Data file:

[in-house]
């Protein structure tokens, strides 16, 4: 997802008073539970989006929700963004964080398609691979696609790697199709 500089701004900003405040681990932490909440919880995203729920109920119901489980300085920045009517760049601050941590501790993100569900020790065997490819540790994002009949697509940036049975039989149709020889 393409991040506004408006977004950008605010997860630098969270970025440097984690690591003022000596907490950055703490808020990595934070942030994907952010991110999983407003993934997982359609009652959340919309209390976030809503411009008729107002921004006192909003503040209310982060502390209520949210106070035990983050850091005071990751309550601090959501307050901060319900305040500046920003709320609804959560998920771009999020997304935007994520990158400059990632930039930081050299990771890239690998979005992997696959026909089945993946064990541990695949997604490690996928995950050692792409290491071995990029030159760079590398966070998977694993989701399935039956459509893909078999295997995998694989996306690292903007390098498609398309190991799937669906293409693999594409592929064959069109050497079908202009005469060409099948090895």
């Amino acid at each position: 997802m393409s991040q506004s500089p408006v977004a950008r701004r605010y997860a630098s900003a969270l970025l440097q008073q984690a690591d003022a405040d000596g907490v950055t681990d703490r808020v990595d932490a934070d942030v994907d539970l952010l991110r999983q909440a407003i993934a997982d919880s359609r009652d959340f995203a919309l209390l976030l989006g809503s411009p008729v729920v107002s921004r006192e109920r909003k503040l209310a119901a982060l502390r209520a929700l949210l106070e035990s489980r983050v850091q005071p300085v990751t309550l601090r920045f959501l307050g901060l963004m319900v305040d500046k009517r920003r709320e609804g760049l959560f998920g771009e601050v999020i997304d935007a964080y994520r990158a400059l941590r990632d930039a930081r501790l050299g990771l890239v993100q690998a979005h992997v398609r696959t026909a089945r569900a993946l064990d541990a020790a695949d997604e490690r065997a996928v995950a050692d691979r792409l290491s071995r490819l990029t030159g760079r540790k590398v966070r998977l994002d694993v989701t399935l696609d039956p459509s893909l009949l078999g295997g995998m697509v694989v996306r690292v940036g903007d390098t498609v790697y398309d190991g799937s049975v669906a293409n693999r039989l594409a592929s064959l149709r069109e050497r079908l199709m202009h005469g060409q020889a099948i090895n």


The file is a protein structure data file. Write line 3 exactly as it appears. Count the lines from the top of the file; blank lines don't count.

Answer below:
């Amino acid at each position: 997802m393409s991040q506004s500089p408006v977004a950008r701004r605010y997860a630098s900003a969270l970025l440097q008073q984690a690591d003022a405040d000596g907490v950055t681990d703490r808020v990595d932490a934070d942030v994907d539970l952010l991110r999983q909440a407003i993934a997982d919880s359609r009652d959340f995203a919309l209390l976030l989006g809503s411009p008729v729920v107002s921004r006192e109920r909003k503040l209310a119901a982060l502390r209520a929700l949210l106070e035990s489980r983050v850091q005071p300085v990751t309550l601090r920045f959501l307050g901060l963004m319900v305040d500046k009517r920003r709320e609804g760049l959560f998920g771009e601050v999020i997304d935007a964080y994520r990158a400059l941590r990632d930039a930081r501790l050299g990771l890239v993100q690998a979005h992997v398609r696959t026909a089945r569900a993946l064990d541990a020790a695949d997604e490690r065997a996928v995950a050692d691979r792409l290491s071995r490819l990029t030159g760079r540790k590398v966070r998977l994002d694993v989701t399935l696609d039956p459509s893909l009949l078999g295997g995998m697509v694989v996306r690292v940036g903007d390098t498609v790697y398309d190991g799937s049975v669906a293409n693999r039989l594409a592929s064959l149709r069109e050497r079908l199709m202009h005469g060409q020889a099948i090895n």